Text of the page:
Natural England is set to establish a species reintroductions task force, after it was announced by the Environment Secretary today.
Species reintroductions, alongside habitat restoration and greening of urban spaces, will be part of work undertaken to meet new legally binding biodiversity targets to reverse the decline of wildlife.
Natural England will be heading up the task force as secretariat, considering the reintroduction of species which have been lost to England – such as wildcat – and the introduction of declining species into new areas such as pine marten, dormice, corncrake, short-haired bumblebee and large blue butterfly. This action is being taken to help populations recover and will make up part of the Nature Recovery Network (NRN). It will bring together experts, landowners and NGOs to share knowledge, assess and prioritise species for reintroduction and to develop partnerships for delivering high quality projects.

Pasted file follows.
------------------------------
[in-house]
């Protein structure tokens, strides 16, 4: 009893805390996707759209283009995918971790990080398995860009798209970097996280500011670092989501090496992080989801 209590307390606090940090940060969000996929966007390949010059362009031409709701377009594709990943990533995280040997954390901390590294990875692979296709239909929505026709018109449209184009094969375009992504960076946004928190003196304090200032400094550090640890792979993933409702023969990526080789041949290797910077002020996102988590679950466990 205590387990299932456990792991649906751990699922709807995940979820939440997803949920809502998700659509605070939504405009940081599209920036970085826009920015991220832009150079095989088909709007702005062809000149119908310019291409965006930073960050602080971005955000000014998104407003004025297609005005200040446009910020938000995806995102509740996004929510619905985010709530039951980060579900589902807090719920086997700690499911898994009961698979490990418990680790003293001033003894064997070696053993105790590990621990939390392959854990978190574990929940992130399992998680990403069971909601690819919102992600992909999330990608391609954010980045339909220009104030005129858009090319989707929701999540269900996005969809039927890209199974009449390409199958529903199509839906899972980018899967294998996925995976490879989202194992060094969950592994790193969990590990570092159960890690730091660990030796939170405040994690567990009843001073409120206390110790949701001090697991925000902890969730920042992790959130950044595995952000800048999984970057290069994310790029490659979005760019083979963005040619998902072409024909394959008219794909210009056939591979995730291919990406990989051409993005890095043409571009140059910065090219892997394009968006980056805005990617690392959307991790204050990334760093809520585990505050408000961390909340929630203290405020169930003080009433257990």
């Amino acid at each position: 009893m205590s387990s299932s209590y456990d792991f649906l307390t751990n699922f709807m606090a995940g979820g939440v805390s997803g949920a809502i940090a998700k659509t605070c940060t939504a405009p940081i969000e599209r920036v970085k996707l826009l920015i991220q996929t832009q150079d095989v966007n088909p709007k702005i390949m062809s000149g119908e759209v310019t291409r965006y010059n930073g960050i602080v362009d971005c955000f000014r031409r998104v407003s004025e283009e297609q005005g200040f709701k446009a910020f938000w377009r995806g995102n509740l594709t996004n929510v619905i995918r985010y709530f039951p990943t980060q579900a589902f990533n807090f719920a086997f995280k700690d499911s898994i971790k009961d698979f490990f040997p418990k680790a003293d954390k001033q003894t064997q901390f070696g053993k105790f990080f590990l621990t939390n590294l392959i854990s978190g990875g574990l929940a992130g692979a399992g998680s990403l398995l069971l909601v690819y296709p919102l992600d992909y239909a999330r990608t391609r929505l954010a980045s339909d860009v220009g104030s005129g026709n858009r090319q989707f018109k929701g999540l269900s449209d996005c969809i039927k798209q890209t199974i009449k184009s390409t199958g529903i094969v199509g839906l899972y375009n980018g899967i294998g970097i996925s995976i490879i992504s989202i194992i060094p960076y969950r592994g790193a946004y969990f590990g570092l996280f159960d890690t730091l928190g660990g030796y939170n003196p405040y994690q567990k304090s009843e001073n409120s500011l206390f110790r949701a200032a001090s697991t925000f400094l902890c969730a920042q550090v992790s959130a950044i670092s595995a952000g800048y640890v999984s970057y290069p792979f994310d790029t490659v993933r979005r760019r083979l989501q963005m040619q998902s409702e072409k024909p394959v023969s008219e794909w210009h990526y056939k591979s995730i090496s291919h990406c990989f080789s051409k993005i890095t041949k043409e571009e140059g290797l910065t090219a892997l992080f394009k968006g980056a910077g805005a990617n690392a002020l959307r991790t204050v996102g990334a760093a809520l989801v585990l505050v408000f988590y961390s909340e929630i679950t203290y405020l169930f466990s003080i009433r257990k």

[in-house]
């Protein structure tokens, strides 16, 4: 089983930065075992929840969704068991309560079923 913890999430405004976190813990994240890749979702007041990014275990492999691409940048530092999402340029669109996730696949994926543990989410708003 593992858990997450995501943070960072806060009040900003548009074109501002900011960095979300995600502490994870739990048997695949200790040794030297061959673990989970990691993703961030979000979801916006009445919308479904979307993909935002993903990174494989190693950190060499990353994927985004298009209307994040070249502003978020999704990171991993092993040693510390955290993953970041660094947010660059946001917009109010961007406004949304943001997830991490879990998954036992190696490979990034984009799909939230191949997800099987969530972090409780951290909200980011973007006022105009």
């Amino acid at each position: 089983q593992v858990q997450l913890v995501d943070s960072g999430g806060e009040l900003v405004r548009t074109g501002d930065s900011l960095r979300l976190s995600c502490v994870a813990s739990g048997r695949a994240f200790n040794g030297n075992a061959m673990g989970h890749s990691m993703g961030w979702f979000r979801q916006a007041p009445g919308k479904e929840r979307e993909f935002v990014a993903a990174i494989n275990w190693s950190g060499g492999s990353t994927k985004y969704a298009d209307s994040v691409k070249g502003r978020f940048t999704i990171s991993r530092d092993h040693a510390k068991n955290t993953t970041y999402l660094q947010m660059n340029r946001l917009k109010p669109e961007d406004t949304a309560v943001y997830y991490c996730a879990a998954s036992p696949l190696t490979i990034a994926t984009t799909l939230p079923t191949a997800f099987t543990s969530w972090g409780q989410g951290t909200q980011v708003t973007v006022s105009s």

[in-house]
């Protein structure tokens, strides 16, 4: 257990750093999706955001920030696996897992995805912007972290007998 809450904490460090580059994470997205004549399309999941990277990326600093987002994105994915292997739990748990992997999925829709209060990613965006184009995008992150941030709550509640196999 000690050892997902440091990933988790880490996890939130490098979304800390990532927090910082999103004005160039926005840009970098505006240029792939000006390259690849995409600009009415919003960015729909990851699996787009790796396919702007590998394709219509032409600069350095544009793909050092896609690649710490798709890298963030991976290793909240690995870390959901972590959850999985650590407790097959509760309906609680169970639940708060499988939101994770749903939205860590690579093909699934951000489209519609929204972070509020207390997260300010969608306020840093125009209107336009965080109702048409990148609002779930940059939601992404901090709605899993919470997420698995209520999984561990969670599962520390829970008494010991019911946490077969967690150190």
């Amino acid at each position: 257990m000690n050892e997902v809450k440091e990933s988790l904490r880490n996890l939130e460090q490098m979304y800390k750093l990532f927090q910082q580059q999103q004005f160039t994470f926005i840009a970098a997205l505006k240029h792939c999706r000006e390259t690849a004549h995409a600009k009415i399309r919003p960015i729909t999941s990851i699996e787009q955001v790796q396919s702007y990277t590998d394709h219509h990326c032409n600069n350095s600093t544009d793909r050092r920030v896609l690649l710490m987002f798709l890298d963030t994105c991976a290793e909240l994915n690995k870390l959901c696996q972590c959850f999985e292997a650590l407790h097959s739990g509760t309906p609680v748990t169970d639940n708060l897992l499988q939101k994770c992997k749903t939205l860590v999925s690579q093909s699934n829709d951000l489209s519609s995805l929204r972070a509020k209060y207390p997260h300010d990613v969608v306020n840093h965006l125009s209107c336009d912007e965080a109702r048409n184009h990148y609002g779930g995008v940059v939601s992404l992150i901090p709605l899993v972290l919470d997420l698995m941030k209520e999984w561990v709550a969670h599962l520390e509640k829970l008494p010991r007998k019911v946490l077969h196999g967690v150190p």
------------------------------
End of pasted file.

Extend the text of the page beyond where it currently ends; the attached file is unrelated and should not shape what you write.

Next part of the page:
Natural England Chair Tony Juniper, speaking at the launch with the Environment Secretary, welcomed the stronger measures to protect biodiversity through legally binding targets and the proactive approach to the restoration of native species to England, contributing to nature’s recovery at scale.
Speaking today at Delamere Forest, Natural England chair, Tony Juniper, said:
Also launched today by the Environment Secretary, George Eustice, are the England Peat Action Plan and ‘Nature for Climate Peatland Grant Scheme’, benefiting people and wildlife by increasing, improving and joining-up wildlife-rich places across England. This will be supported by an expected over £50 million between 2021 and 2025.
The ‘Nature for Climate Peatland Grant Scheme’ programme, to be administered by Natural England, will offer multi-annual grants which will encourage and enable partnerships to develop much more ambitious and extensive proposals to restore the integrity and quality of peat systems across large landscape areas.
The England Peat Action Plan aims to help restore 35,000 hectares of degraded peatlands in England over the next 4 years. This will secure 9 megatonnes of carbon dioxide equivalents cumulatively by 2050, as well as deliver a range of wider environmental and social benefits, such as cleaner water and richer wildlife.